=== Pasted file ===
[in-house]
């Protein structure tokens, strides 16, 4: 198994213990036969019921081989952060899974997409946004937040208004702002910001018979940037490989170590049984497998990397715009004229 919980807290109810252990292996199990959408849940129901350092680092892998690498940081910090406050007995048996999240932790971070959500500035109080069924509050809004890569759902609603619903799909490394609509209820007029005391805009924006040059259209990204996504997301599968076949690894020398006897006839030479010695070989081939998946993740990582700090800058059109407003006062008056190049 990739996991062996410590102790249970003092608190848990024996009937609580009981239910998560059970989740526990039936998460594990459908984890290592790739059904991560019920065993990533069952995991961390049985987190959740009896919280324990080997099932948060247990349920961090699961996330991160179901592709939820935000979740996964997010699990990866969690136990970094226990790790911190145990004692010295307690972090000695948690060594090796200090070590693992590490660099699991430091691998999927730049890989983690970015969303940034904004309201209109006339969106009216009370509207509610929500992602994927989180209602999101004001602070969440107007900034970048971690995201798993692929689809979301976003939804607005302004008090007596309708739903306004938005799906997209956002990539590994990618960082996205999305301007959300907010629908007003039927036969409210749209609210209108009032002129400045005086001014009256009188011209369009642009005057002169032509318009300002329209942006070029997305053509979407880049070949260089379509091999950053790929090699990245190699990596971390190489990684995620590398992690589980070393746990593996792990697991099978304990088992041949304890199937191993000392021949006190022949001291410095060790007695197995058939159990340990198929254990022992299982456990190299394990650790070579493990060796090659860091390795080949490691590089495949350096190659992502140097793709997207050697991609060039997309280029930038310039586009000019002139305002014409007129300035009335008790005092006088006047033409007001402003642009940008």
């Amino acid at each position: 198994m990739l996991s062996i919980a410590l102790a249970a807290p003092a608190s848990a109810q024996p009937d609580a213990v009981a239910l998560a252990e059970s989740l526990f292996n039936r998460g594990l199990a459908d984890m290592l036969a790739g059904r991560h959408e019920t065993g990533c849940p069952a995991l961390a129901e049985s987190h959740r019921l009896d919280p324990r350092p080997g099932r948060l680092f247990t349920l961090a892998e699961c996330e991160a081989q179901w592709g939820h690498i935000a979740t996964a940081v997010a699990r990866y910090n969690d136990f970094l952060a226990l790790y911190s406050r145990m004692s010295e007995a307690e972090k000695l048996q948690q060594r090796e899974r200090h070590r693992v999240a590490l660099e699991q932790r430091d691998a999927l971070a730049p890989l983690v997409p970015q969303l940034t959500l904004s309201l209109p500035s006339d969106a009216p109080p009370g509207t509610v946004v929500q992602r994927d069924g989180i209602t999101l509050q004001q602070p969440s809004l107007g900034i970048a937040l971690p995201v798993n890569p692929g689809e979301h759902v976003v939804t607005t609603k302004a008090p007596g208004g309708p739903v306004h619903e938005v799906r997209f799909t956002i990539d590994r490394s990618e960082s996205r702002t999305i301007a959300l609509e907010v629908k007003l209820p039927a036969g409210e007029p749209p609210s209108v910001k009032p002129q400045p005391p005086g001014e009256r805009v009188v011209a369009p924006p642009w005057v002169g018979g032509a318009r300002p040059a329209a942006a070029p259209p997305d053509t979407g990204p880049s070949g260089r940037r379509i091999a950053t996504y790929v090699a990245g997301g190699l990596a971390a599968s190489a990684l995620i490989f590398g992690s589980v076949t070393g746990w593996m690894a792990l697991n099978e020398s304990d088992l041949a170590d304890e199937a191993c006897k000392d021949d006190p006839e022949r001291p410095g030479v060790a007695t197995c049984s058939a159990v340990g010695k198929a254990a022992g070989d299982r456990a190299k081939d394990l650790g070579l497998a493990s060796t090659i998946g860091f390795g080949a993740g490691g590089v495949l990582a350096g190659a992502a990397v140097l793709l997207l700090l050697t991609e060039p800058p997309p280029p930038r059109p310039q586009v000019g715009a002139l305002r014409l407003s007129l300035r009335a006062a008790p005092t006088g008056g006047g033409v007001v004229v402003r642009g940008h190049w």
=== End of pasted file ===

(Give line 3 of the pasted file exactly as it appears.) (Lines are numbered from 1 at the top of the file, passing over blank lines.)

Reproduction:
């Amino acid at each position: 198994m990739l996991s062996i919980a410590l102790a249970a807290p003092a608190s848990a109810q024996p009937d609580a213990v009981a239910l998560a252990e059970s989740l526990f292996n039936r998460g594990l199990a459908d984890m290592l036969a790739g059904r991560h959408e019920t065993g990533c849940p069952a995991l961390a129901e049985s987190h959740r019921l009896d919280p324990r350092p080997g099932r948060l680092f247990t349920l961090a892998e699961c996330e991160a081989q179901w592709g939820h690498i935000a979740t996964a940081v997010a699990r990866y910090n969690d136990f970094l952060a226990l790790y911190s406050r145990m004692s010295e007995a307690e972090k000695l048996q948690q060594r090796e899974r200090h070590r693992v999240a590490l660099e699991q932790r430091d691998a999927l971070a730049p890989l983690v997409p970015q969303l940034t959500l904004s309201l209109p500035s006339d969106a009216p109080p009370g509207t509610v946004v929500q992602r994927d069924g989180i209602t999101l509050q004001q602070p969440s809004l107007g900034i970048a937040l971690p995201v798993n890569p692929g689809e979301h759902v976003v939804t607005t609603k302004a008090p007596g208004g309708p739903v306004h619903e938005v799906r997209f799909t956002i990539d590994r490394s990618e960082s996205r702002t999305i301007a959300l609509e907010v629908k007003l209820p039927a036969g409210e007029p749209p609210s209108v910001k009032p002129q400045p005391p005086g001014e009256r805009v009188v011209a369009p924006p642009w005057v002169g018979g032509a318009r300002p040059a329209a942006a070029p259209p997305d053509t979407g990204p880049s070949g260089r940037r379509i091999a950053t996504y790929v090699a990245g997301g190699l990596a971390a599968s190489a990684l995620i490989f590398g992690s589980v076949t070393g746990w593996m690894a792990l697991n099978e020398s304990d088992l041949a170590d304890e199937a191993c006897k000392d021949d006190p006839e022949r001291p410095g030479v060790a007695t197995c049984s058939a159990v340990g010695k198929a254990a022992g070989d299982r456990a190299k081939d394990l650790g070579l497998a493990s060796t090659i998946g860091f390795g080949a993740g490691g590089v495949l990582a350096g190659a992502a990397v140097l793709l997207l700090l050697t991609e060039p800058p997309p280029p930038r059109p310039q586009v000019g715009a002139l305002r014409l407003s007129l300035r009335a006062a008790p005092t006088g008056g006047g033409v007001v004229v402003r642009g940008h190049w």